growing and seemingly limitless influence of special trucking interests in Congress at the
    ‘shocking peril of public safety.

    Joan Claybrook, former Administrator, National Highway Traffic Safety Administration,
    U.S. Department of Transportation

  7. Kim

    Unfortunately your article only explains a small portion of trucking and has a huge generalization about the industry as a whole. Using bigger and longer trucks is dangerous. Im definitely against that. But the 34 hour restart and the HOS needs to be changed. Its easy for people who sit behind a desk and have not driven a teuck a day in their lofe make up these silly rules. People who work regular jobs can work doubles, overtime and the such and are not regulated but when they head home they are tired and cause accidents. What about the impatient 4 wheeler (car driver) who has to speed around a big rig, cut it off, text while driving, put on makeup, watch movies, get drunk or high then get behind the wheel and cause an accident. We seem to never address the real problem. Cars are a huge problem. So the next time an article is written please bring all the facts to public eye instead of making PROFESSIONAL TRUCK DRIVERS who take their job serious and take all precautions to drive safely!

  8. Louis V. Lombardo

    This is a fine article. It shows the tragic consequences of crashes and campaign finances corrupting government to endanger all Americans here, now, and long into the future.

    People can find the shocking number of crash fatalities for each congressional district over the past decade. See http://www.careforcrashvictims.com/CrashDeathMappingTools.php

    The number of lives destroyed in each district each year may help generate some empathy — at least among voters.

  9. Peter Parker

    This is another insurance industry funded hit piece. First of all, I find it hilarious that the author of this article is hysterical about trucking company spending on lobbying. I mean I guess it’s Ok for the insurance industry to flood congress with their money but not the trucking industry. In my opinion they all should be thrown out of Washington. We also see in this article another sign of the insurance industry which is the “victim” story. There is also lying involved in this article because there is no proposal to remove the “restart provision”. They are removing the recent further unwarranted restriction on the restart provision which was not science based. We have seen the FMCSA use flimsy if not outright corrupt “studies” to supposedly justify their over-regulation of the industry. We all should be deeply concerned about a government agency run wild. They are setting up a system where you are guilty until proven innocent. They have implemented totally unfair systems of measurement and then smearing driver’s professional reputations. The best thing he did in this article is show that trucks are involved in only 10 percent of the total fatalities and only about half of those are the trucker’s fault. They are going after trucker’s because they can but it will eventually affect all drivers. The FMCSA is far more dangerous to our country than a few trucking accidents.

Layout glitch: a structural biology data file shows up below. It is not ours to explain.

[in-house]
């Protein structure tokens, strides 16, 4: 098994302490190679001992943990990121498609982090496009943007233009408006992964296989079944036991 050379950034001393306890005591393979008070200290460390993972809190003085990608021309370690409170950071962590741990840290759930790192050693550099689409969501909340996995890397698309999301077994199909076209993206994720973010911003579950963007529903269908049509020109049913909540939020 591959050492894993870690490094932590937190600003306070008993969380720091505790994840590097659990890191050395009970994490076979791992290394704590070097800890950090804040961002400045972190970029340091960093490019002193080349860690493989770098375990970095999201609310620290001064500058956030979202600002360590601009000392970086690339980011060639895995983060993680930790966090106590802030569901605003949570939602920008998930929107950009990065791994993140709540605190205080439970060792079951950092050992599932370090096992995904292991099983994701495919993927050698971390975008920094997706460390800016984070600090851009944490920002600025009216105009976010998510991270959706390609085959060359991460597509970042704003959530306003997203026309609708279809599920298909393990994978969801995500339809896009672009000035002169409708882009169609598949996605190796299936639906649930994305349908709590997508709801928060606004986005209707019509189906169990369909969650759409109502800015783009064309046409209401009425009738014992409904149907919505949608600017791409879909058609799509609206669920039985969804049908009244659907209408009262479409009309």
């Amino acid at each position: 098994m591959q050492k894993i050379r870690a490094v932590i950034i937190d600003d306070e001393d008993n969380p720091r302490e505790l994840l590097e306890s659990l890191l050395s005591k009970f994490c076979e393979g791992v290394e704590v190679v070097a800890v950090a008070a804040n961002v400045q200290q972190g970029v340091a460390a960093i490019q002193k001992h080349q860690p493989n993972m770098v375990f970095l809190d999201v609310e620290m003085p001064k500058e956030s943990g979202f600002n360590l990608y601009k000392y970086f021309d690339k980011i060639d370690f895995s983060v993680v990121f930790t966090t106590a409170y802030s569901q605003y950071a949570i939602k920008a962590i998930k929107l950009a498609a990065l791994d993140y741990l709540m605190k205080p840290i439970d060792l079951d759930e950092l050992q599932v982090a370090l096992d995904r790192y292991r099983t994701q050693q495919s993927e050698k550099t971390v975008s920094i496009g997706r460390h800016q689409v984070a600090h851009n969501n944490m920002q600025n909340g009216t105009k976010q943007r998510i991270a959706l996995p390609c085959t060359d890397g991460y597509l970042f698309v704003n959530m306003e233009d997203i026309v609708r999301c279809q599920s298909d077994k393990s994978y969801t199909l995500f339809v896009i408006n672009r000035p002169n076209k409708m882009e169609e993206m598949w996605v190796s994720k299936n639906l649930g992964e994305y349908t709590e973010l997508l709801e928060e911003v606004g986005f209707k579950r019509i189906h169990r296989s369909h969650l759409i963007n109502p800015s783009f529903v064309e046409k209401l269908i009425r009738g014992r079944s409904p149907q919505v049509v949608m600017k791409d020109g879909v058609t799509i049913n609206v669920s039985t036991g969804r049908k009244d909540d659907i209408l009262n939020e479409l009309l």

10. Marianne Karth

    Thank you for raising awareness about these concerns which impact all travelers on the road. On May 4, 2013, we found out the hard way how vulnerable we were when a (probably) drowsy or distracted truck driver hit us and sent us backward into the rear of another truck and its underride guard failed so that our car went under the truck–abruptly ending the lives of our daughters in the backseat, AnnaLeah (17) and Mary (13).

    We have found out that Safety is not always a priority. http://annaleahmary.com/2015/05/will-longer-trucks-make-the-roads-safer-yes-or-no/

    Our story: https://youtu.be/6LGcWc4m9VA & https://youtu.be/WPjVsWcV82g

  11. Janette

    This article is very well written and explains what is currently going on in our U.S. Congress.

    It is VITAL to contact your U.S. Senators and Congresspeople as soon as possible. If they vote to pass those extremely dangerous provisions, we MUST let them know we will NEVER vote for them again. It’s that simple.

  12. Kate Brown

    Thank you Brian Joseph for an excellent article. Educating the public about what is really going on between the trucking industry & government officials explains how these senseless tragedies happen to so many families.

    Keep up the great journalistic work!

    Kate Brown
    Gurnee, IL

  13. Laurie Higginbotham

    Thank you for the wonderful story. It is an eye opener. I am forwarding to as many people and news outlets in my area.